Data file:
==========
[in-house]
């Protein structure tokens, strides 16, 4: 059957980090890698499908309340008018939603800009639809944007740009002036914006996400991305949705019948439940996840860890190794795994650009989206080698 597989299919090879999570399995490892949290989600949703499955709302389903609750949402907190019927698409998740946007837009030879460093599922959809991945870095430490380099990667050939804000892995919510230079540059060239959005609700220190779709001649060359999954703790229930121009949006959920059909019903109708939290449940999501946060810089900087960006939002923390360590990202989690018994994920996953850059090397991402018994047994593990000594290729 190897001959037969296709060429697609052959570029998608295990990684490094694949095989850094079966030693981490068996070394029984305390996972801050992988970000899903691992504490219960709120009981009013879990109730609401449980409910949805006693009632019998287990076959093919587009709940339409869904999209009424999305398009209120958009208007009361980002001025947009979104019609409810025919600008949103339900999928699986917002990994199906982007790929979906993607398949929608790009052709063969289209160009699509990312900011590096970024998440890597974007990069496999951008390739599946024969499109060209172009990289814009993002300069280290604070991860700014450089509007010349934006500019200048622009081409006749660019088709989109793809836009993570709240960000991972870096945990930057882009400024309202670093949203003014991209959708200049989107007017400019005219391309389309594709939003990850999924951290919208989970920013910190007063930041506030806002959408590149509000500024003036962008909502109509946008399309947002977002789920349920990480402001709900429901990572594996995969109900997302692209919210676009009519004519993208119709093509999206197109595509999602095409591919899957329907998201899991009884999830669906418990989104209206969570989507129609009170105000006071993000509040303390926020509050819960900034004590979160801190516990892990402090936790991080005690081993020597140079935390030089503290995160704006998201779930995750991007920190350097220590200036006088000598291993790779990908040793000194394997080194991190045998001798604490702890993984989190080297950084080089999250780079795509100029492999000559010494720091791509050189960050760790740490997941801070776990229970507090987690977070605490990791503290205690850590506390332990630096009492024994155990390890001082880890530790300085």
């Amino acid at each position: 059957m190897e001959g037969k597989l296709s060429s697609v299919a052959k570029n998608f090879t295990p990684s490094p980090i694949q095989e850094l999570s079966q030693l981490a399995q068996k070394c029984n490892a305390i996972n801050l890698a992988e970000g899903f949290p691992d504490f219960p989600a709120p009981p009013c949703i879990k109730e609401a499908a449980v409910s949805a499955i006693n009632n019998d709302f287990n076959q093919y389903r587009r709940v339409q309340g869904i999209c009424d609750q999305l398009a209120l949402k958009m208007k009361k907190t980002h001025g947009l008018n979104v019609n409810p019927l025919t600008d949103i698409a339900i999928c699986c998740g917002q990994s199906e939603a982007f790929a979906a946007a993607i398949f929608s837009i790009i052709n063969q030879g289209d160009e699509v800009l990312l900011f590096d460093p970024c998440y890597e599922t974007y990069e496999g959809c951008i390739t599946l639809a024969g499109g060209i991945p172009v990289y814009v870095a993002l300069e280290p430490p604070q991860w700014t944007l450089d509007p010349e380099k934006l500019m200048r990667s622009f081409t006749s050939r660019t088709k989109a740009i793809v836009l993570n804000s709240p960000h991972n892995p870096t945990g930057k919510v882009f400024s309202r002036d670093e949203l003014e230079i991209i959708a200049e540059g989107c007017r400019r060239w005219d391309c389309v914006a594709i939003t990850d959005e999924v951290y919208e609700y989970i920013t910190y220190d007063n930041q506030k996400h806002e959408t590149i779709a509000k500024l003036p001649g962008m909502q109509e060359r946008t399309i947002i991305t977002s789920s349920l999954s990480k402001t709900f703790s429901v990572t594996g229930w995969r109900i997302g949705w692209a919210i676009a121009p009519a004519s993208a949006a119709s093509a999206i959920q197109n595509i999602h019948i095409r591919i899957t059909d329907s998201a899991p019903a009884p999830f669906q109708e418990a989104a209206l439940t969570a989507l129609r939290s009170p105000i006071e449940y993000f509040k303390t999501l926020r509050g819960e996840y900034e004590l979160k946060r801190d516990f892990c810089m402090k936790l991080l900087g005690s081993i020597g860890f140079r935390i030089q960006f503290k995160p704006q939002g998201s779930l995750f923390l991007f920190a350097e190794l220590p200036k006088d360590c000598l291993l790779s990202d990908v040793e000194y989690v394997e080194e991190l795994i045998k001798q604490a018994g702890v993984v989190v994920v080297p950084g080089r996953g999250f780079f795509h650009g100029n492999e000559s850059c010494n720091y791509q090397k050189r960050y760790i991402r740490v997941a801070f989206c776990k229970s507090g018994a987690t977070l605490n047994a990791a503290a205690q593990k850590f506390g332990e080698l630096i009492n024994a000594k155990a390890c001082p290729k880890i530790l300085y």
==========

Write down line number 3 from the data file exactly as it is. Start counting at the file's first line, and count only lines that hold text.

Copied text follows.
């Amino acid at each position: 059957m190897e001959g037969k597989l296709s060429s697609v299919a052959k570029n998608f090879t295990p990684s490094p980090i694949q095989e850094l999570s079966q030693l981490a399995q068996k070394c029984n490892a305390i996972n801050l890698a992988e970000g899903f949290p691992d504490f219960p989600a709120p009981p009013c949703i879990k109730e609401a499908a449980v409910s949805a499955i006693n009632n019998d709302f287990n076959q093919y389903r587009r709940v339409q309340g869904i999209c009424d609750q999305l398009a209120l949402k958009m208007k009361k907190t980002h001025g947009l008018n979104v019609n409810p019927l025919t600008d949103i698409a339900i999928c699986c998740g917002q990994s199906e939603a982007f790929a979906a946007a993607i398949f929608s837009i790009i052709n063969q030879g289209d160009e699509v800009l990312l900011f590096d460093p970024c998440y890597e599922t974007y990069e496999g959809c951008i390739t599946l639809a024969g499109g060209i991945p172009v990289y814009v870095a993002l300069e280290p430490p604070q991860w700014t944007l450089d509007p010349e380099k934006l500019m200048r990667s622009f081409t006749s050939r660019t088709k989109a740009i793809v836009l993570n804000s709240p960000h991972n892995p870096t945990g930057k919510v882009f400024s309202r002036d670093e949203l003014e230079i991209i959708a200049e540059g989107c007017r400019r060239w005219d391309c389309v914006a594709i939003t990850d959005e999924v951290y919208e609700y989970i920013t910190y220190d007063n930041q506030k996400h806002e959408t590149i779709a509000k500024l003036p001649g962008m909502q109509e060359r946008t399309i947002i991305t977002s789920s349920l999954s990480k402001t709900f703790s429901v990572t594996g229930w995969r109900i997302g949705w692209a919210i676009a121009p009519a004519s993208a949006a119709s093509a999206i959920q197109n595509i999602h019948i095409r591919i899957t059909d329907s998201a899991p019903a009884p999830f669906q109708e418990a989104a209206l439940t969570a989507l129609r939290s009170p105000i006071e449940y993000f509040k303390t999501l926020r509050g819960e996840y900034e004590l979160k946060r801190d516990f892990c810089m402090k936790l991080l900087g005690s081993i020597g860890f140079r935390i030089q960006f503290k995160p704006q939002g998201s779930l995750f923390l991007f920190a350097e190794l220590p200036k006088d360590c000598l291993l790779s990202d990908v040793e000194y989690v394997e080194e991190l795994i045998k001798q604490a018994g702890v993984v989190v994920v080297p950084g080089r996953g999250f780079f795509h650009g100029n492999e000559s850059c010494n720091y791509q090397k050189r960050y760790i991402r740490v997941a801070f989206c776990k229970s507090g018994a987690t977070l605490n047994a990791a503290a205690q593990k850590f506390g332990e080698l630096i009492n024994a000594k155990a390890c001082p290729k880890i530790l300085y």